The cashew's mild flavor, lovely texture and relatively low fat content compared to other nuts makes it an excellent ingredient for
- ...are relatively low in fat.At almost 41 percent fat, cashews are not exactly diet foods, however they contain considerably less fat than most nuts, which generally have a 60 percent fat content.
- ...support muscle and nerve health.The high magnesium content in cashews ensure that the nervous system and muscles function well, and also protect against cramps and sore muscles. 100 g of cashews covers almost 90 percent of your daily requirement of this mineral.
- ...strengthen the bones.Cashews contain 31 mg of calcium and 375 mg of phosphorus per 100 gram serving, a perfect combination for strong bones and healthy teeth.
- ...are great for vegetarians.100 g of cashews contain 17 g of protein and 270 mg of magnesium.
- ...support blood health.Cashews contain almost 3 mg of iron per 100 g serving, which helps the body with blood formation and can help ward of anaemia.
- ...are good for the eyes.With 10 mg vitamin A per 100 g, cashews are not among the top suppliers, but they contribute a considerable amount to the supply. This ensures good vision (especially at night) and also healthy skin.
- ...interact poorly with certain medications.Cashews are high in tryptophan, which can have adverse reactions with certain medications, such as the painkiller tramadol.
What You Should Know About Cashews
In Thailand, the fruit of the cashew tree is called "mango of the forest" for good reason: botanically, this evergreen plant is closely related to the mango tree. Its fruits are unique, because it produces two of them: the colorful cashew apples, which Brazilians use to make juice and jam, and the cashew nuts, which dangle from the tree in their hard skin like an appendage.
In order to get the coveted cashew kernel, a lot of effort is necessary: To make the very hard shell easier to crack - which is usually done by hand - cashew nuts must first be roasted. After cracking, the kernels are heated again to remove the brown seed skin.
Cashews originally come from South America. Today, they are cultivated mainly in India, East Africa, Brazil and Asia.
Cashews are available all year round.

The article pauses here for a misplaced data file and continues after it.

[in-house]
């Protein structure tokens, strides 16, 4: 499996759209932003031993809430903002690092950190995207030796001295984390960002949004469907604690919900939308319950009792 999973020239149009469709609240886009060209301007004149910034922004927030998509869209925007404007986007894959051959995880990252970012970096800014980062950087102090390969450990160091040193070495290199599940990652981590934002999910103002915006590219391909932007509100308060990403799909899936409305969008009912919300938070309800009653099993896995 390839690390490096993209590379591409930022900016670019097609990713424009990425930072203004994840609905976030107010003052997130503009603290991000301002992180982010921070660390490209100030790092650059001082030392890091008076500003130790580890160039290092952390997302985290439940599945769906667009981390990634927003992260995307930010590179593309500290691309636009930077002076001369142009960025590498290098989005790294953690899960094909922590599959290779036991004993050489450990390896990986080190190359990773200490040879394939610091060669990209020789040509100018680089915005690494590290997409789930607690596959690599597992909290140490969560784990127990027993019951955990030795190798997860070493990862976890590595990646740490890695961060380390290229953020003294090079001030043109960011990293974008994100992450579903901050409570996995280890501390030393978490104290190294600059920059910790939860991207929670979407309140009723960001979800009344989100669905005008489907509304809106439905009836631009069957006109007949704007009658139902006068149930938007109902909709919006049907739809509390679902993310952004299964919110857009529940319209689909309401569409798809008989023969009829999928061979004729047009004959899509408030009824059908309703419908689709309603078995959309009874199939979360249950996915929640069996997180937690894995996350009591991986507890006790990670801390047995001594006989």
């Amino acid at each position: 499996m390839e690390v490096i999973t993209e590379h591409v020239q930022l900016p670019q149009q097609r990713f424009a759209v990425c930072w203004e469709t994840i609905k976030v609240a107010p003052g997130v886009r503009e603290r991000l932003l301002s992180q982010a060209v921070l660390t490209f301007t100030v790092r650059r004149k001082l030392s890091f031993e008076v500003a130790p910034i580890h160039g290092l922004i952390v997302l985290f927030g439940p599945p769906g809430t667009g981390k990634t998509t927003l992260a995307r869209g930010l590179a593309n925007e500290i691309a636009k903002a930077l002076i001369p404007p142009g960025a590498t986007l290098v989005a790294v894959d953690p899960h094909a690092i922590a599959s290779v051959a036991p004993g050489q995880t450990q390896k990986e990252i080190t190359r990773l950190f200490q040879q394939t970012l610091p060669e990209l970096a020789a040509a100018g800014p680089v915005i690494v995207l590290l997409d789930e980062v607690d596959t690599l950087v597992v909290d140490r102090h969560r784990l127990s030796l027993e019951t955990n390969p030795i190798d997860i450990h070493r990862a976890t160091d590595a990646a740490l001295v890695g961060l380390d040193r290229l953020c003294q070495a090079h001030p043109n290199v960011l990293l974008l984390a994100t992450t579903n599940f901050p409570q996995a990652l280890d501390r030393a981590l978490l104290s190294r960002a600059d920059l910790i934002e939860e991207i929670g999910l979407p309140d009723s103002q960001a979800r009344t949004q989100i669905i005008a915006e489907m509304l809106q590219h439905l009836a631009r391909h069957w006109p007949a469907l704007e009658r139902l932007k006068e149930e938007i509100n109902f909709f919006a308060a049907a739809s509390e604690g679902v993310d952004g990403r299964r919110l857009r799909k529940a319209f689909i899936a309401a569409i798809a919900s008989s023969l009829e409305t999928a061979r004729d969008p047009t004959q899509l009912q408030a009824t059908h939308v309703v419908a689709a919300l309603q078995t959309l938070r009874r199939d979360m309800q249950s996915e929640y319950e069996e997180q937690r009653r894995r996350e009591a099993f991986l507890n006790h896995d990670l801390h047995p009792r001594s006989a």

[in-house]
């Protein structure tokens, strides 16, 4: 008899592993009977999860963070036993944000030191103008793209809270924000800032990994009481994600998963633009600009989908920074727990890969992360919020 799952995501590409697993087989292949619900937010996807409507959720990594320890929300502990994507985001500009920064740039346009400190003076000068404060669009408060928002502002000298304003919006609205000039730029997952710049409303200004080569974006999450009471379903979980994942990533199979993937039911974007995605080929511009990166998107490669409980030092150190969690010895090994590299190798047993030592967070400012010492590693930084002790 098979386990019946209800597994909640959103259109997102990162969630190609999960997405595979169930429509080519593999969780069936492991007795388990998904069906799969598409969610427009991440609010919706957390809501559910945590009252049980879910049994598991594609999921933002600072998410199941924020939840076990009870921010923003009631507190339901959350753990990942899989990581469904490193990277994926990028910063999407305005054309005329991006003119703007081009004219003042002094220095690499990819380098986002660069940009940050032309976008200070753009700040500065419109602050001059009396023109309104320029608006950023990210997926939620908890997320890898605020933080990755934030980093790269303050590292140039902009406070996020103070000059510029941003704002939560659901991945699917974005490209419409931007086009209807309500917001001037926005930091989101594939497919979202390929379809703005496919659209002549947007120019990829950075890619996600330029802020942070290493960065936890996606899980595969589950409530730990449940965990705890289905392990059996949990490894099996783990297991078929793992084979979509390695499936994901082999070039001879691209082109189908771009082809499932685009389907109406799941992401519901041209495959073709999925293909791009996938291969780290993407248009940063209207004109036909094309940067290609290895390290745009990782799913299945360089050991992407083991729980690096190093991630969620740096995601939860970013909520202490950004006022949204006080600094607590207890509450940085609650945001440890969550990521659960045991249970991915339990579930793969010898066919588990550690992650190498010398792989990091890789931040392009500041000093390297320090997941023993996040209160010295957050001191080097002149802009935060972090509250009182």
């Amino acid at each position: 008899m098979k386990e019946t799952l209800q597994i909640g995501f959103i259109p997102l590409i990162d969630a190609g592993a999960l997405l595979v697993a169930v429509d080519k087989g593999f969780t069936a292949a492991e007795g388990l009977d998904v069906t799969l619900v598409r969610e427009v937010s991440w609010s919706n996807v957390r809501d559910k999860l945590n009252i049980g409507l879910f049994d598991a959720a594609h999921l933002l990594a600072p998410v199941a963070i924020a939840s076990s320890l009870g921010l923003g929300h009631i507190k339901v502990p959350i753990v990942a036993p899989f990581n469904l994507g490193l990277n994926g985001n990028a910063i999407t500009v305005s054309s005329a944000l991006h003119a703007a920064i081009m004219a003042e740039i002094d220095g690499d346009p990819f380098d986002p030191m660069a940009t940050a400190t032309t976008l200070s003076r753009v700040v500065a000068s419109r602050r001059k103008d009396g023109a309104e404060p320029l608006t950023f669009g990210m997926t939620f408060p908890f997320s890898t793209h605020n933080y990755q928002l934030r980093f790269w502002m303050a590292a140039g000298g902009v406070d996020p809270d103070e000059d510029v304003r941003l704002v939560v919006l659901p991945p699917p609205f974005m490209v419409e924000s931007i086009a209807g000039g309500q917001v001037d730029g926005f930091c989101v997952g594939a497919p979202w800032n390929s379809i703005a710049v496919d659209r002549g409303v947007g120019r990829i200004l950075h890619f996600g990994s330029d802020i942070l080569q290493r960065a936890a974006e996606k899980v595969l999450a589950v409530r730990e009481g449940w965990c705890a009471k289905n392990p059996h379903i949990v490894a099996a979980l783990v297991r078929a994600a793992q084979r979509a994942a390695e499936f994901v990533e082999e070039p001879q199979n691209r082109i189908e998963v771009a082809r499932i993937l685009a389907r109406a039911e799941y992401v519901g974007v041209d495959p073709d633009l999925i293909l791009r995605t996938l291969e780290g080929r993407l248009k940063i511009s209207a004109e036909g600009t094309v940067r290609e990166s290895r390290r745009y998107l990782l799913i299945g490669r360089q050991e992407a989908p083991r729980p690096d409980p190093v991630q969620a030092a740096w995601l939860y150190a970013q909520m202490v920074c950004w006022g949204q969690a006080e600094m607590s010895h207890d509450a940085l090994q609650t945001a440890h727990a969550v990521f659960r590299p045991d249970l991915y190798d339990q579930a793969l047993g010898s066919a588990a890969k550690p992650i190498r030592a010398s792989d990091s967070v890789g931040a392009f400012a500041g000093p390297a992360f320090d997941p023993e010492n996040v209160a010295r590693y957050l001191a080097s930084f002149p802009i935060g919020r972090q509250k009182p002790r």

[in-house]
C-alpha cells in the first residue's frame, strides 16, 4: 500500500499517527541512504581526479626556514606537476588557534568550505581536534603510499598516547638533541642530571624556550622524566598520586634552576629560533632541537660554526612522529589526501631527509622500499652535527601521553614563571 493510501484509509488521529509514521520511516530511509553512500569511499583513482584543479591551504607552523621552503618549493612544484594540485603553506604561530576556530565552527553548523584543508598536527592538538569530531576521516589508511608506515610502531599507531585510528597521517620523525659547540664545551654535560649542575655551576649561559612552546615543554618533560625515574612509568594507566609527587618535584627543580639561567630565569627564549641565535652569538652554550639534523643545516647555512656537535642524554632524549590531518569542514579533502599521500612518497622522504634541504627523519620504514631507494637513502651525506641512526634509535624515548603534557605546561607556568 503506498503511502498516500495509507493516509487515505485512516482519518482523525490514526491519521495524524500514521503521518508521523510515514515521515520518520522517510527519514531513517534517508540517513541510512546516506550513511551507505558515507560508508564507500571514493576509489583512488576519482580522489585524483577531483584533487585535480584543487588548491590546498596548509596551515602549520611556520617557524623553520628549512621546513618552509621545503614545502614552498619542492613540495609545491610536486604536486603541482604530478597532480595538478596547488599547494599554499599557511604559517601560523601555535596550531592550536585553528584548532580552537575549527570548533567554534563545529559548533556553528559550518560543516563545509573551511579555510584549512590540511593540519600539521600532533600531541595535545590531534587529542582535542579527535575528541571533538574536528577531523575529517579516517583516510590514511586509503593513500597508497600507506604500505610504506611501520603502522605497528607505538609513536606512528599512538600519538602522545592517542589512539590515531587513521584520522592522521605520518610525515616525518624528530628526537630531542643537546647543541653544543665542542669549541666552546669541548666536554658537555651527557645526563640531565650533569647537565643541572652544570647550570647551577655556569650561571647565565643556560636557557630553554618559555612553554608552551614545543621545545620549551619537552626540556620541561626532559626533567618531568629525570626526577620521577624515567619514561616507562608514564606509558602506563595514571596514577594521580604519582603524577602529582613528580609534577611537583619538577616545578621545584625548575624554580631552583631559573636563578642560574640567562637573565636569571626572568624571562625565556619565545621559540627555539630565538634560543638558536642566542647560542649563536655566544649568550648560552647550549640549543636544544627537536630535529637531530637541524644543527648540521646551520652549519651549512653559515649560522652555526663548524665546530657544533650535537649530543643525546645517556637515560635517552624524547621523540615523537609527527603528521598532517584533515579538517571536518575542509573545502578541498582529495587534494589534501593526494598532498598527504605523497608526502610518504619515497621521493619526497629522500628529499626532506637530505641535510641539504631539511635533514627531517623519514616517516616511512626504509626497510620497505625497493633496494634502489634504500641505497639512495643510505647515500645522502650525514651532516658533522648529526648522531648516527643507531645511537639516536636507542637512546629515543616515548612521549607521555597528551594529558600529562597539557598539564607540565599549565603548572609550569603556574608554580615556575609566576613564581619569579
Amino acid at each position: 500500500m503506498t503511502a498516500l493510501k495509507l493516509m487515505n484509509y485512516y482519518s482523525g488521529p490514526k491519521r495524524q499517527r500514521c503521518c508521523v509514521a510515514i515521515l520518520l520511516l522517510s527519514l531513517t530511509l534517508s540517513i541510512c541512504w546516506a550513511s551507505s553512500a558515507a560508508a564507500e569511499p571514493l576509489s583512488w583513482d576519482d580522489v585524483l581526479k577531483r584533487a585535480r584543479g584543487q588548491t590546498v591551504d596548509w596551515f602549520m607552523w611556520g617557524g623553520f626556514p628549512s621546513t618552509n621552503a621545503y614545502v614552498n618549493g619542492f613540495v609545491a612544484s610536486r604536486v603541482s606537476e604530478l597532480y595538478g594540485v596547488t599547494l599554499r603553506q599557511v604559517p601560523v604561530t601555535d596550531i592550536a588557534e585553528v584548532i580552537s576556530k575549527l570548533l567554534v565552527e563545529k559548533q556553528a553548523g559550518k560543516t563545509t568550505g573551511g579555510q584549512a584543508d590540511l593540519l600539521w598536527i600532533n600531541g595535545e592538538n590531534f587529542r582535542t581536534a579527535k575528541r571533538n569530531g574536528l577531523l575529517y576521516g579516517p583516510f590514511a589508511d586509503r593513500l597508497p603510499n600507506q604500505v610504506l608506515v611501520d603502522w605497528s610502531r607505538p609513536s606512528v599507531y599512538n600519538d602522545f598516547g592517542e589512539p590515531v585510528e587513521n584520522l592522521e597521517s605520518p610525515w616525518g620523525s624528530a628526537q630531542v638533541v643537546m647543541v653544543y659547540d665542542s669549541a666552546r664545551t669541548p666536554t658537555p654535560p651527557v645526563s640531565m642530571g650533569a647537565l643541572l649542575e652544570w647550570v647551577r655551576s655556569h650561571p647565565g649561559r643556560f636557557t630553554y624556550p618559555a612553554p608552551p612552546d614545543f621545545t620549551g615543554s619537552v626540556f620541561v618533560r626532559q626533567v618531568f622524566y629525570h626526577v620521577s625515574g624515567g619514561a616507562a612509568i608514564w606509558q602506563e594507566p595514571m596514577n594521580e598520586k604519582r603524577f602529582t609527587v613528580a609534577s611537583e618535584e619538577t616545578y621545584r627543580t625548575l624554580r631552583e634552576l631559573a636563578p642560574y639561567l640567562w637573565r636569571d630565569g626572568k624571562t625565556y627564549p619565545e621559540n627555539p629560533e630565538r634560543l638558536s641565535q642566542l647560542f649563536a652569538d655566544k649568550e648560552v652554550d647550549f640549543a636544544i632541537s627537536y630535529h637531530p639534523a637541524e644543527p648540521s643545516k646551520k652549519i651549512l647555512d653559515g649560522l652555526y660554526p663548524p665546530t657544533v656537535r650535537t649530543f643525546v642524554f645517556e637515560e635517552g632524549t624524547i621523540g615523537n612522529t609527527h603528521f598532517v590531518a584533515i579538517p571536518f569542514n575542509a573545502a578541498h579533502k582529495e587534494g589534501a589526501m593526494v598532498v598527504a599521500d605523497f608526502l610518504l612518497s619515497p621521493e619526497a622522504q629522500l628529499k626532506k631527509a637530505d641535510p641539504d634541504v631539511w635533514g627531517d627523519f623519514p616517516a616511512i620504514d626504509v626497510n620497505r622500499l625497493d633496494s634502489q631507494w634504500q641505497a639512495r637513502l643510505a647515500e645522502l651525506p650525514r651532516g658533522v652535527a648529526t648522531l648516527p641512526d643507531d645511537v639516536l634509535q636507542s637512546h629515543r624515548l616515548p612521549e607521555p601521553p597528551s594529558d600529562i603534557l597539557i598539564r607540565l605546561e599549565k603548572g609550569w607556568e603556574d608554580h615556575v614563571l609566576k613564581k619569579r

Cashews boast very mild, fine and slightly sweet taste. Their consistency is much softer than that of real nuts and a bit creamy.
Our Favorite Cashew Recipes
Find all our recipes with cashews here.
How Healthy Are Cashews?
With only 42 g fat per 100 g serving, cashews are a relatively low-fat nut. Their abundance of protein and magnesium make them the perfect snack for vegetarians and vegans. In addition, cashews are high in tryptophane, from which serotonin, also called the "happiness maker", is produced in the brain. 100 g of cashews contains a whopping 450 mg of tryptophane.
Although an allergy to cashews is relatively rare, it can lead to particularly severe symptoms. Therefore many experts advise caution when eating cashews if you're allergic to other types of nuts.
|CASHEW NUTRITIONAL INFO (100 g)|
Shopping and Cooking Tips
The shell of cashew nuts is not only extremely hard, but also contains a poisonous oil, while the kernels themselves are inedible raw. This is the reason why cashews can only be bought already peeled and dried. If you value sustainable cultivation and highest quality, we recommend that you choose cashews that are fair trade and organically farmed.
Cashews can stay fresh for a long time in their sealed packaging if stored in a cool, dry place. Opened packages should be resealed as airtight as possible and used up quickly, because cashews can quickly take on the aroma of strong-smelling foods and also quickly become rancid.
If you're roasting cashew nuts we suggest shopping them up first, as their irregular shape can lead to inconsistencies if cooked whole. Chopping is very easy: simply place the kernels on the work board and chop them with a large, heavy knife.
What To Make With Cashews
Whether in pastries, rice dishes, noodle dishes, salads, poultry, fish or vegetables, cashews' mild nutty taste and buttery texture enhances a wide array of dishes. They pair particularly well with Asian flavors, especially in dishes cooked in a wok. Cashews also make a delicious snack, either raw, roasted, or prepared with spices like nutmeg or cinnamon.